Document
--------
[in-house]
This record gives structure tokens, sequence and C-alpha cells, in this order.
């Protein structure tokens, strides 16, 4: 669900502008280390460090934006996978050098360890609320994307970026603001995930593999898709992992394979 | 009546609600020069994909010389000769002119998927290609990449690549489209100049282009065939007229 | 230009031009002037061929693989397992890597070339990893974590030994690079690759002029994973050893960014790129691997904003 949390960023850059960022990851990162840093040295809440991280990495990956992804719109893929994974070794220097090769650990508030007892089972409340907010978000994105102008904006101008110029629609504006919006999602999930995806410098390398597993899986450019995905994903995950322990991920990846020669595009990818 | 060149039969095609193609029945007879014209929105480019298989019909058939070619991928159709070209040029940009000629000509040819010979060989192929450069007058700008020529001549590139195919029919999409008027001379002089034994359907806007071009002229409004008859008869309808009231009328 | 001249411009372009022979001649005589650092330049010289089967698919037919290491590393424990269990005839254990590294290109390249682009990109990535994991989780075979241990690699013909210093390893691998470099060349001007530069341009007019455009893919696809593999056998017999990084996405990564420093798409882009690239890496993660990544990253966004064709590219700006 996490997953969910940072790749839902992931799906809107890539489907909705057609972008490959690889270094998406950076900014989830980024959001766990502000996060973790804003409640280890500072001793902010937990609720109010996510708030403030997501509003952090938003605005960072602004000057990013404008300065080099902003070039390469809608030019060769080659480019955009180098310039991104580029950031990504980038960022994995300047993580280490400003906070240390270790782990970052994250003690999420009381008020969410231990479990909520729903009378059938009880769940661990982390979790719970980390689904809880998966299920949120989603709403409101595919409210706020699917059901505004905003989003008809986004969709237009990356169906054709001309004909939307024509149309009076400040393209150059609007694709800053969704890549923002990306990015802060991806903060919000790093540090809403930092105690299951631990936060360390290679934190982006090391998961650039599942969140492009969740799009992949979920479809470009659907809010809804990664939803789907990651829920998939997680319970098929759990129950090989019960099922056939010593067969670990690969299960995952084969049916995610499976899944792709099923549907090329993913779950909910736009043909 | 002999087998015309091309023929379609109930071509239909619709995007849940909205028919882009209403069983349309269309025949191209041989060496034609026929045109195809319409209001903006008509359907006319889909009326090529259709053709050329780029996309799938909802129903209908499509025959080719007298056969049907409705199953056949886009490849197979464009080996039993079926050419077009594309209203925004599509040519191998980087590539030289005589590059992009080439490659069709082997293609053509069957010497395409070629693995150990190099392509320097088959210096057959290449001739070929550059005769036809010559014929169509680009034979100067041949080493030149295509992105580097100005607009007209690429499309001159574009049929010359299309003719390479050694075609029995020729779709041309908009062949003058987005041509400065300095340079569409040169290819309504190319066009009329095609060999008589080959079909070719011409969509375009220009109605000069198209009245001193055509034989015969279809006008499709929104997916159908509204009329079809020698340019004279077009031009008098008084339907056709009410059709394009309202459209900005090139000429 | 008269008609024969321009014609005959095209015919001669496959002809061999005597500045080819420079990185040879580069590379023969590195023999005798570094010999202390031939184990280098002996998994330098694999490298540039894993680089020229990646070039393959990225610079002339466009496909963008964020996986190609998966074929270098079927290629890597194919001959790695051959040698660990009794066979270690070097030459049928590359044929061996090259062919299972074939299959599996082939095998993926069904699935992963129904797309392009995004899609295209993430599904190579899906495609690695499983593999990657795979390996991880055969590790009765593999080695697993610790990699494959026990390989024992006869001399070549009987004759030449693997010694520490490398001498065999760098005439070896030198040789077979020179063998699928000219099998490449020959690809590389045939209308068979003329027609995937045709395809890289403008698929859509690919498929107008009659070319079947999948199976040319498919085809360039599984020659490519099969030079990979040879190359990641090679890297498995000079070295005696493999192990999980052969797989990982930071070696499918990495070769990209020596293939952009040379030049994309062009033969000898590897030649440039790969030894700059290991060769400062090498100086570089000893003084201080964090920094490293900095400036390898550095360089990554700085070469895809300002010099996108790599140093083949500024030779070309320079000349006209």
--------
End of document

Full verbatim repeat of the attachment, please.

[in-house]
This record gives structure tokens, sequence and C-alpha cells, in this order.
């Protein structure tokens, strides 16, 4: 669900502008280390460090934006996978050098360890609320994307970026603001995930593999898709992992394979 | 009546609600020069994909010389000769002119998927290609990449690549489209100049282009065939007229 | 230009031009002037061929693989397992890597070339990893974590030994690079690759002029994973050893960014790129691997904003 949390960023850059960022990851990162840093040295809440991280990495990956992804719109893929994974070794220097090769650990508030007892089972409340907010978000994105102008904006101008110029629609504006919006999602999930995806410098390398597993899986450019995905994903995950322990991920990846020669595009990818 | 060149039969095609193609029945007879014209929105480019298989019909058939070619991928159709070209040029940009000629000509040819010979060989192929450069007058700008020529001549590139195919029919999409008027001379002089034994359907806007071009002229409004008859008869309808009231009328 | 001249411009372009022979001649005589650092330049010289089967698919037919290491590393424990269990005839254990590294290109390249682009990109990535994991989780075979241990690699013909210093390893691998470099060349001007530069341009007019455009893919696809593999056998017999990084996405990564420093798409882009690239890496993660990544990253966004064709590219700006 996490997953969910940072790749839902992931799906809107890539489907909705057609972008490959690889270094998406950076900014989830980024959001766990502000996060973790804003409640280890500072001793902010937990609720109010996510708030403030997501509003952090938003605005960072602004000057990013404008300065080099902003070039390469809608030019060769080659480019955009180098310039991104580029950031990504980038960022994995300047993580280490400003906070240390270790782990970052994250003690999420009381008020969410231990479990909520729903009378059938009880769940661990982390979790719970980390689904809880998966299920949120989603709403409101595919409210706020699917059901505004905003989003008809986004969709237009990356169906054709001309004909939307024509149309009076400040393209150059609007694709800053969704890549923002990306990015802060991806903060919000790093540090809403930092105690299951631990936060360390290679934190982006090391998961650039599942969140492009969740799009992949979920479809470009659907809010809804990664939803789907990651829920998939997680319970098929759990129950090989019960099922056939010593067969670990690969299960995952084969049916995610499976899944792709099923549907090329993913779950909910736009043909 | 002999087998015309091309023929379609109930071509239909619709995007849940909205028919882009209403069983349309269309025949191209041989060496034609026929045109195809319409209001903006008509359907006319889909009326090529259709053709050329780029996309799938909802129903209908499509025959080719007298056969049907409705199953056949886009490849197979464009080996039993079926050419077009594309209203925004599509040519191998980087590539030289005589590059992009080439490659069709082997293609053509069957010497395409070629693995150990190099392509320097088959210096057959290449001739070929550059005769036809010559014929169509680009034979100067041949080493030149295509992105580097100005607009007209690429499309001159574009049929010359299309003719390479050694075609029995020729779709041309908009062949003058987005041509400065300095340079569409040169290819309504190319066009009329095609060999008589080959079909070719011409969509375009220009109605000069198209009245001193055509034989015969279809006008499709929104997916159908509204009329079809020698340019004279077009031009008098008084339907056709009410059709394009309202459209900005090139000429 | 008269008609024969321009014609005959095209015919001669496959002809061999005597500045080819420079990185040879580069590379023969590195023999005798570094010999202390031939184990280098002996998994330098694999490298540039894993680089020229990646070039393959990225610079002339466009496909963008964020996986190609998966074929270098079927290629890597194919001959790695051959040698660990009794066979270690070097030459049928590359044929061996090259062919299972074939299959599996082939095998993926069904699935992963129904797309392009995004899609295209993430599904190579899906495609690695499983593999990657795979390996991880055969590790009765593999080695697993610790990699494959026990390989024992006869001399070549009987004759030449693997010694520490490398001498065999760098005439070896030198040789077979020179063998699928000219099998490449020959690809590389045939209308068979003329027609995937045709395809890289403008698929859509690919498929107008009659070319079947999948199976040319498919085809360039599984020659490519099969030079990979040879190359990641090679890297498995000079070295005696493999192990999980052969797989990982930071070696499918990495070769990209020596293939952009040379030049994309062009033969000898590897030649440039790969030894700059290991060769400062090498100086570089000893003084201080964090920094490293900095400036390898550095360089990554700085070469895809300002010099996108790599140093083949500024030779070309320079000349006209």